At the CFFP we have a broad range of initiatives underway, so I will work to ensure those projects come to fruition. During my tenure as Executive Director, I plan to advance the goals and objectives that our Board of Directors has put forth for the organization and I can’t wait to share more about our projects with you over the coming year!

Please be sure to sign up for our email list to so you don’t miss a thing, and for daily updates on our work please stay in touch with us via our social media profiles on Facebook, LinkedIn, Twitter, and YouTube.

Thank you for joining us on this journey!

Tavia Pitkanen

Tavia Pitkanen | Executive Director
The Child-Friendly Faith Project

Tavia serves as the Executive Director of the CFFP and can usually be found within reach of Wi-Fi, spending time with her family, baking, and honing her photography skills. She can be found online here.

Follow the CFFP on Facebook, LinkedIn, and Twitter!

The CFFP welcomes our new Executive Director

The CFFP welcomes our new Executive Director

Hello, friends. I’m extremely pleased to introduce to you our new Executive Director! Tavia Pitkanen, who lives in Minnesota, is experienced in the field of nonprofit management and a strong advocate for children’s rights.

Tavia brings with her fourteen years of experience in professional management. She has exemplified her passion for helping people through world-class nonprofit management, marketing orchestration, brand management and creation, training, cross-cultural relations, and aid work. Read More »

Idaho lawmakers publicly shamed for allowing children to die

Idaho lawmakers publicly shamed for allowing children to die

Mariah Walton who accuses her parents of denying her medical care as a child  (Photo courtesy of Jason Wilson of The Guardian)

The Child-Friendly Faith Project and child advocates in Idaho and around the country have worked hard to raise awareness of an unfolding tragedy: For decades, Idaho has been allowing parents to deny their children needed medical care, as long as they justify such neglect with religion.

Now people around the world are paying attention.

A week ago, The Guardian published a feature that became the no. 1 read story on its site. This week, the issue was covered by both “Good Morning America” and “The Today Show.” Other national and international sites have also covered this issue. Read More »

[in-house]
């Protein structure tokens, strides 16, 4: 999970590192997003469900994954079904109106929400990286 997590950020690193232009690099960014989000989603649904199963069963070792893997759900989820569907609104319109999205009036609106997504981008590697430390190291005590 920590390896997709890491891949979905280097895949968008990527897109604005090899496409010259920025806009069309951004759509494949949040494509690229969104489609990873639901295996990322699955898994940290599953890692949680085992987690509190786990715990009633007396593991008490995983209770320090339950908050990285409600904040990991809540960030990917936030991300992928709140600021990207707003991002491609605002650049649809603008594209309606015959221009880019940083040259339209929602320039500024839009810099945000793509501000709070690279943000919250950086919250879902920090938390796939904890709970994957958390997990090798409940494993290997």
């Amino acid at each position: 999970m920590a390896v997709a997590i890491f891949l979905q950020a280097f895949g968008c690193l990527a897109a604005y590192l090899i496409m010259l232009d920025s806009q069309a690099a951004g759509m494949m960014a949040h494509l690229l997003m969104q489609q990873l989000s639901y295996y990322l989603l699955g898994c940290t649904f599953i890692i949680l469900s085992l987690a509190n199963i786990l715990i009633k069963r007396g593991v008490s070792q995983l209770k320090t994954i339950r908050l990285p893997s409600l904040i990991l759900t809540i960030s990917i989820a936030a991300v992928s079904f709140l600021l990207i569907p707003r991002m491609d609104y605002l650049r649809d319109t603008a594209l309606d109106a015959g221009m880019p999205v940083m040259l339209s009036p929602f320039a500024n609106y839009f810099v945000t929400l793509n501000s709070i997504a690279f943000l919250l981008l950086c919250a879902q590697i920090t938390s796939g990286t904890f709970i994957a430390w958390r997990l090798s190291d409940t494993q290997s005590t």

Idaho wrap-up: ‘Faith healing’ bill is dead, Senator gets an ‘F’ in child advocacy, hopes for an interim committee, and another young member of a faith group dies

boywindowIt would seem that child advocates have closed an agonizing chapter in our fight to help save the lives of children in Idaho who are denied needed medical care due to “faith healing” beliefs. The bill that aimed to protect these children died last week.

But the fight is not over. Child advocates in Boise are looking to form an interim committee, whose goal would be to propose legislation for next year. We will keep you posted on this. Read More »

Idaho committee chairman receives ‘F’ grade in child advocacy

Idaho committee chairman receives ‘F’ grade in child advocacy

One year ago, the Child-Friendly Faith Project and local advocates began meeting with Sen. Lee Heider about a critical issue—Idaho’s failure to protect children from egregious ‘faith healing’ medical neglect. In evaluating his ability to be an advocate for children, the board of the CFFP agrees that the Senator deserves an ‘F.’

Lee Heider

Lee Heider is Chairman of the Senate Health and Welfare Committee which was asked to consider a bill that aimed to protect children in Idaho from “faith-healing” medical neglect. Here’s why we believe Sen. Heider deserves a failing grade for his work on this urgent, life-and-death issue. Read More »

Are Idaho lawmakers ready to legalize all religiously motivated child abuse?

Are Idaho lawmakers ready to legalize all religiously motivated child abuse?

girl in white pray_63441574

As Idaho legislators consider a bill that would protect children from egregious “faith healing” medical neglect, some have a lot to say about religious freedom.

Sen. Lee Heider, who chairs the Sen. Health and Welfare Committee, has repeatedly stated that he opposes a bill that would make it illegal for adults to deny children necessary medical care for religious reasons.